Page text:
Summer Project Ideas



  • preservation
    • digitization, redoing labels that are weather damaged, protecting items from further damage
  • education
    • involve campers in the history cabin with age appropriate activities, emphasizing both the making and preservation of history
  • accessibility
    • allow alumni and the general public to access materials in our archives


  • make scans of all material in cabin, as well as historic material stored elsewhere in camp
  • write labels anything in the museum that is unlabeled and replace weather-damaged labels – perhaps laminate, put on cardstock for durability



Make, name and organize scans of all materials in cabin (so far, 1920 through 1939 are complete). Consider making text files for written documents using optical character recognition (OCR) software to better analyze their contents. (Done using Adobe Acrobat—very time intensive to correct errors, harms image quality. Be sure to save original scans.) Consider using database management software like PastPerfect to catalog and add additional tags to content.


Once trained, we will be able to create mini exhibitions on this platform.


Mike has curated a number of posters on various topics. However, some posters are old and beginning to fade from sun exposure. Perhaps we could remake these posters in a digital form and then print them out on heavy-duty laminated paper or cardstock. We could set up an area inside or outside of the museum where a poster could slide in and out (allowing for rotating exhibits). Another option would be to display these posters outside of the museum on easels.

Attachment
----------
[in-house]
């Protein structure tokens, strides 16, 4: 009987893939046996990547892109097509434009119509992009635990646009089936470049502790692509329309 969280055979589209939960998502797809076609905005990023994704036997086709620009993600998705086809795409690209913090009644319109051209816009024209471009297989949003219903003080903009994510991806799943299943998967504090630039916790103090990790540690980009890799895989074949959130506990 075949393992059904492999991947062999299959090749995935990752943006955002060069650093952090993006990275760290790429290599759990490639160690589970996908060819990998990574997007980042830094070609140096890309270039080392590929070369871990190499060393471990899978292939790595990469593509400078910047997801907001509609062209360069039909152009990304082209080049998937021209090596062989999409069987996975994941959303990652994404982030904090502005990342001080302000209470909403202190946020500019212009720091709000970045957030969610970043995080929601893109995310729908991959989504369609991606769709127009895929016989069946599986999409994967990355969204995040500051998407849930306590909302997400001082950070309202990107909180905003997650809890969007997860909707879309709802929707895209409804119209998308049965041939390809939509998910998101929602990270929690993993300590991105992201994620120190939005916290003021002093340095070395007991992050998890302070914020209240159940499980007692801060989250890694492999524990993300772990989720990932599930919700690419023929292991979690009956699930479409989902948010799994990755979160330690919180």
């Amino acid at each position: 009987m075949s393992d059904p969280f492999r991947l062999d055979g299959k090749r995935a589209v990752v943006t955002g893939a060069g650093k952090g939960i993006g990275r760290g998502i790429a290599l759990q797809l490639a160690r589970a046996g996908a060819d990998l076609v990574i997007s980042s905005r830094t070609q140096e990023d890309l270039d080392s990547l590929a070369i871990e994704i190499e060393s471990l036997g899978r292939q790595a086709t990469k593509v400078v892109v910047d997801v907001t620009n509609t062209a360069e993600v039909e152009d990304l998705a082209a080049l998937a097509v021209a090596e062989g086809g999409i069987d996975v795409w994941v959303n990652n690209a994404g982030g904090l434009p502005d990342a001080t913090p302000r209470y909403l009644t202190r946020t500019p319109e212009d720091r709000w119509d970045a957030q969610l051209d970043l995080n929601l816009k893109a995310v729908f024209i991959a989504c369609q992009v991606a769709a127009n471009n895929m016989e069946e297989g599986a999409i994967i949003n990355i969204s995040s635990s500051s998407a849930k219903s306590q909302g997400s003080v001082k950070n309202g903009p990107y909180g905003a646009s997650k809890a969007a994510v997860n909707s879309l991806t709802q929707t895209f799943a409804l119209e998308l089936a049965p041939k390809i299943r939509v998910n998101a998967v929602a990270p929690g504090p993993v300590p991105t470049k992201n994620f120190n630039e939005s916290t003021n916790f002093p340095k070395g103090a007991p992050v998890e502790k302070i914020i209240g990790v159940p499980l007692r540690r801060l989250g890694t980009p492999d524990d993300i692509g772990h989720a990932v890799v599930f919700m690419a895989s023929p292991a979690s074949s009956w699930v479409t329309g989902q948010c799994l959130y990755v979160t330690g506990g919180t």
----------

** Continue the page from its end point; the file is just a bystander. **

SELF GUIDED CAMP TOUR (started as a Junior Counselor project in 2017)

Each building at camp has significant history and we have many historic photos of all of these locations, documenting how they have changed throughout the years. One idea is to print large, waterproof signs or plaques that could be posted near each building, detailing its history. Ideally these signs would fit into the rustic aesthetic (perhaps resembling signs you see at a national park) and would allow the camp’s history to coexist with its present. These signs could also lead interested campers to the history cabin to learn more.


We currently have a display case with four shelves and a glass front sitting outside of the history cabin. Perhaps each lodge could come in one at a time to do an evening activity at the museum, culminating in a simple exhibit about their lodge. First, they could do guided research on the lodge that they live in, listening to a brief presentation, looking at old photos and reading historical documents. Then, given photocopies of some of these resources and label making materials, they could decide how to tell the lodge’s story. They could also build a replica of the lodge or discuss how they will leave marks of their own presence on the lodge (ex. writing their names in the rafters).


When alumni and other members of the camp community visit camp, it would be wonderful to collect their stories. I recommend having one to three simple questions and answers recorded as audio or video (ex. When did you come to camp?/What was your role (camper? counselor? staff?)? / What do you remember? / What makes Kawanhee special to you?)


As campers are at the center of Kawanhee’s history, they should understand how they can and already do contribute actively to camp history, the museum and its collections. Campers may: allow us to scan their letters home, write a journal entry about their day at camp, be interviewed on video, etc. They may also learn about the archival process if we have tasks available for them to do.


This poster would adhere to a freestanding, rolling platform and ideally be displayed in the inn lobby as a promotional piece for camp.  (The Kawanhee Inn is about a 1/2 mile down the road from the actual camp.)